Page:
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Public Policy and Administration
The Public Administration and Public Policy Specialist Group formed in 1995, with Professor R.A.W. Rhodes as its first Convenor. It organises seminars and conference panels, and provides funding for public policy, administration and management-related events.
The group aims to provide a focus for academics teaching and researching in the fields of public administration, public policy and management. It encompasses both UK and European perspectives, as well as wider comparative interests including the Americas, Africa, Australaisia and Asia.
The study of public administration is multidisciplinary and can be found located in business schools as well as social science departments, its practitioners occupy positions throughout the public sector as well as those private organisations and NGOs involved in the delivery of public services. There is no one theory or group of theories, but a multiplicity of approaches that draw on political science and economics as well as sociology and philosophy. Our study group explores these approaches and perspectives and encourages all with an interest in public policy, administration and management to collaborate.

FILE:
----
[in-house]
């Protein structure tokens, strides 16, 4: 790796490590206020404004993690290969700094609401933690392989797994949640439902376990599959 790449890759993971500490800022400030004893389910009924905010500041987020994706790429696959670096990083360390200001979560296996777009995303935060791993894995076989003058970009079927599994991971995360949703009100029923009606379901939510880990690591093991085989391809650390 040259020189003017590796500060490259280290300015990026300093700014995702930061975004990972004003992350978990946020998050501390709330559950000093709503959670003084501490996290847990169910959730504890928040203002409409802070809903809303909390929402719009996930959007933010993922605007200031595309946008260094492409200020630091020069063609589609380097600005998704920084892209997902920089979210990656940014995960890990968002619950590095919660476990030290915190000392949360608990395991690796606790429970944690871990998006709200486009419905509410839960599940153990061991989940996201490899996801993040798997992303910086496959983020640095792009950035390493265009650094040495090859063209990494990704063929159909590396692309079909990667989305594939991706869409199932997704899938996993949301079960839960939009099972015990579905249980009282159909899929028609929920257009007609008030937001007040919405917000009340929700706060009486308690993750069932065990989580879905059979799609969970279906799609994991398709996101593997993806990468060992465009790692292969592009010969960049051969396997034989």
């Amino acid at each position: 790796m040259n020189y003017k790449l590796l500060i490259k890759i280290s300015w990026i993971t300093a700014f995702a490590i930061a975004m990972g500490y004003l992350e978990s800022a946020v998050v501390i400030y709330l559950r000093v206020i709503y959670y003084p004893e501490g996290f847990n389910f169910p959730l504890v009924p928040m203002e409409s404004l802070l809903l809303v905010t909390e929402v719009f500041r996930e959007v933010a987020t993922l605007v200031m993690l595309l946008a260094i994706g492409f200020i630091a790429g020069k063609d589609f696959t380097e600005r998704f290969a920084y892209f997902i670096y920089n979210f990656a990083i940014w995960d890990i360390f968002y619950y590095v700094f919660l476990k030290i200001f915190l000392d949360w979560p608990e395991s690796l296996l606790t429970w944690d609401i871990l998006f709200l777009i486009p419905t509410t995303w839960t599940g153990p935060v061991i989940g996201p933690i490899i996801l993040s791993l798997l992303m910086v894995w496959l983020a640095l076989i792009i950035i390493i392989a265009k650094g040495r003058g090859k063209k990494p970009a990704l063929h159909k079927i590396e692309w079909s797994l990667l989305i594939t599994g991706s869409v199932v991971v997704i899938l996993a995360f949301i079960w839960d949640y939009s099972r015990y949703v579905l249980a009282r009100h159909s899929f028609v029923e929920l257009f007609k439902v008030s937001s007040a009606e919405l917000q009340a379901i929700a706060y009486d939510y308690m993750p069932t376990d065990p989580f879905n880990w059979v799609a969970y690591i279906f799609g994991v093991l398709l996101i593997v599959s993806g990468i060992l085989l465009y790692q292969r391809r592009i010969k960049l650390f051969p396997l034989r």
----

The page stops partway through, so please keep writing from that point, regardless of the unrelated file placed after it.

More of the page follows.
The group co-convenors are Dr Stephen Greasley (University of Exeter), Dr Dion Curry (Swansea University) and Dr Nick Dickinson (University of Oxford). To join or find out more, please email us using the email addresses to the right.
Follow us on Twitter at @policy_psa
Panels at the 71st PSA Online Annual International Conference, 29th-31st March 2021
The Public Policy and Administration Group is delighted to announce our panels for the 2021 Annual International Conference. We'll have eight full panels for you to check out in March on a range of policy and admin topics. You can dowload the detailed list of panels and papers and here.
1. Policy Challenges of COVID 19
The COVID-19 pandemic has posed unprecedented challenges for policymakers around the world, both in dealing with the immediate impacts on public health and the knock-on effects on economies and societies. This panel explores a diverse range of these issues, and also some of the challenges faced in communicating pandemic policy to the public.
2. Past and Future of the British Welfare State
Since its beginnings at the start of the twentieth century, the British welfare state has been in continuous flux and has gone through a number of distinct iterations in its design. This panel explores both its past development, present challenges and future direction across a range of policy areas within welfare policy as a whole, from pensions to out of work benefits and social care.
3. Co-Production and Expertise in Policy Research
Co-production is an important but contested frontier for policy research, as well as one which challenges our conceptions of what relevant expertise consists of both on the part of the researcher and the subject. This panel tackles these issues both from the perspective of co-production theories and research on traditional and non-traditional 'expert' subjects who help inform the design and conclusions of research.